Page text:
In America the young are always ready to give to those who are older than themselves the full benefits of their inexperience. -- Oscar Wilde, dead white man
The celebrated English wit was right, and usually in the past adults weren't afraid to be old fogies, ready to shake an index finger at childish behavior. It was about helping the young grow up with a sense of responsibility. But somewhere in the last half of the 20th century a permissive culture put the children in charge. The wisenheimers who four decades ago vowed never to trust anyone over 30 are themselves over 60 now, but the residue of that permissiveness lingers still. It hurts the underclass most of all.
This is hardly news to anyone paying attention. The '60s generation that rebelled against the Man in the Gray Flannel Suit is still triumphant in the popular culture dictated by Hollywood, where men in tuxedos show up for formal occasions in tennis shoes, without ties. The rich and famous can always get away with such things. The underclass has less wiggle room, and their rebelliousness is considerably more off-putting than their fashion in dress (though baggy prison pants doesn't do them any good).
What is news is that two prominent black men are now speaking out in a fresh way, calling for an end to what has come to be known as ghetto culture. We're not talking about Al Sharpton or Jesse Jackson, purveyors of the victim scam. The prophets for change are Bill Cosby, the entertainer, and Alvin Poussaint, the professor of psychiatry at Harvard Medical School. Their new book is called "Come On People: On the Path from Victims to Victors."
Bill Cosby, famous for his television sitcom depicting an ordinary middle-class family, a kind of black "Father Knows Best," focuses now on blacks who haven't cracked the middle class. He's gone from acting to preaching, and he's delivering a powerful sermon he heard from a pastor in Wilmington, Del.
This pastor, Cosby told Tim Russert on "Meet the Press," talks about discipline through "shakedown." In a prison shakedown, guards go through the cells to search for drugs and crude handmade weapons. Rev. Derrick Johnson, who is also known as Pastor D, tells his congregation to call a "shakedown" of your child's room: "Your child didn't buy that room, your child's not paying rent. You're trying to keep your child from being murdered, from going to jail. Look under his mattress, make sure your kid doesn't have a gun. Look into materials on the wall. What is your kid talking about? Is it dangerous? This is part of love, and this is what we have to do, regardless of race, color or creed."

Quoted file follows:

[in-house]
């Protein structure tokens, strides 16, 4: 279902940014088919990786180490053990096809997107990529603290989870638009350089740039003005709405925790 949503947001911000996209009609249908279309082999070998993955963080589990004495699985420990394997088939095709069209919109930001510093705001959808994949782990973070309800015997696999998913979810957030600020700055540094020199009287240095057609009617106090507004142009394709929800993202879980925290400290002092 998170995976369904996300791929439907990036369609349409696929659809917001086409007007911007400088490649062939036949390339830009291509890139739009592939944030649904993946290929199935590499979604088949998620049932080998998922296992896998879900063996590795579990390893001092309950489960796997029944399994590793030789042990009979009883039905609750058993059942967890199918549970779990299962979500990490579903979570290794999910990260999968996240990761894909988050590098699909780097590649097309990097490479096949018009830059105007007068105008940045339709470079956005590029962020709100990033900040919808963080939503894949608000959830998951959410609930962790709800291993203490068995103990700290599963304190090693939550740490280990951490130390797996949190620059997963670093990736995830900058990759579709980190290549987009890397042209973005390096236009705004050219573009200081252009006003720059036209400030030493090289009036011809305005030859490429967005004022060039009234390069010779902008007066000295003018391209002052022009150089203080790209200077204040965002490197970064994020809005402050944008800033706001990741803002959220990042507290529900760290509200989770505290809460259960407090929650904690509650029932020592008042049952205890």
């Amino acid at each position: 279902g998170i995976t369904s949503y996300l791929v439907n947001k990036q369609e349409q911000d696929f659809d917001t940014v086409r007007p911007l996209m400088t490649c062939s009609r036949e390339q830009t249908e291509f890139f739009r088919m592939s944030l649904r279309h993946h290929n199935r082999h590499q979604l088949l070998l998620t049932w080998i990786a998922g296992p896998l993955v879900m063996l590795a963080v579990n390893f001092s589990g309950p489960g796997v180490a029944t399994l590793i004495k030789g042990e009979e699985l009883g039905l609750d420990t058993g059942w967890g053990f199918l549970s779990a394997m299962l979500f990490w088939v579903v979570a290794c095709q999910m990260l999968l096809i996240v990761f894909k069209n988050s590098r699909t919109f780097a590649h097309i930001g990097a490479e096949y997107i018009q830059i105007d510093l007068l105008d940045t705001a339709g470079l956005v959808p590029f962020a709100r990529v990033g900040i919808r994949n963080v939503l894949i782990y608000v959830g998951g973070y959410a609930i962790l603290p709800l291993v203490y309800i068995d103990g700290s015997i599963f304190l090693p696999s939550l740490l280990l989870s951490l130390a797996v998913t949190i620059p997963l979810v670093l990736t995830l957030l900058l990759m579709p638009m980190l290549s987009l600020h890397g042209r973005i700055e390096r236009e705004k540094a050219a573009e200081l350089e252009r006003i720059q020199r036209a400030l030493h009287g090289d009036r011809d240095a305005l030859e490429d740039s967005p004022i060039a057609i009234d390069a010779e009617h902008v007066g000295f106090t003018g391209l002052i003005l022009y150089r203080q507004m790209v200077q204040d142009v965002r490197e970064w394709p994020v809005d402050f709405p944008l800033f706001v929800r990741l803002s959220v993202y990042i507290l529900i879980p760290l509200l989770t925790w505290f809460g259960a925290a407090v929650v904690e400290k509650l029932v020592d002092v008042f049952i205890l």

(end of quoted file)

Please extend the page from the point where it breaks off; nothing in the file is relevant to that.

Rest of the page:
Bill Cosby moves from the room to the culture. He demands an end to obscene lyrics that degrade women, that endlessly recite the "N-word." When white ladies offered a similar message more than 20 years ago, they were excoriated by Hollywood glamorosos as do-good censors. Here's Bill Cosby 20 years on: "The N-word is a vile symbol of our oppression by slave masters." It's no more acceptable for blacks to use it than for whites. He tells of a friend whose record producer asked him to write rap about rape. "You're talking about my mother," the writer said. "Well," the producer responded, "if you don't want to write it, then I'll get somebody else who will."
Gangsta rap may make a young black man feel tough, Bill Cosby observes, "but not so tough he can walk through prison walls." It can "jazz" young men into sexual passion, but it can't make them good fathers.
It has not been easy to say such things in public without inviting sneers and scorn, and Cosby and Poussaint have taken their share of ridicule and disdain. But they sound like grown-ups with common sense, offering advice to children that will ultimately turn into dollars and cents. They prescribe teaching standard English as a first language, even suggesting that blacks watch "My Fair Lady." Speaking properly lends confidence and competence. The new path requires a fundamental change of the walk and the talk, of attitude: "Blaming white people can be a way for some black people to feel better about themselves, but it doesn't pay the electric bills."
Art and morality are often at odds. Artists push the envelope of civility and decency. But we live in an age where the mark of the lowest common denominator misleads the most vulnerable among us. "Come On People" isn't just about blacks. It's a cry for all of us to get our act together. It's about time the culture grew up.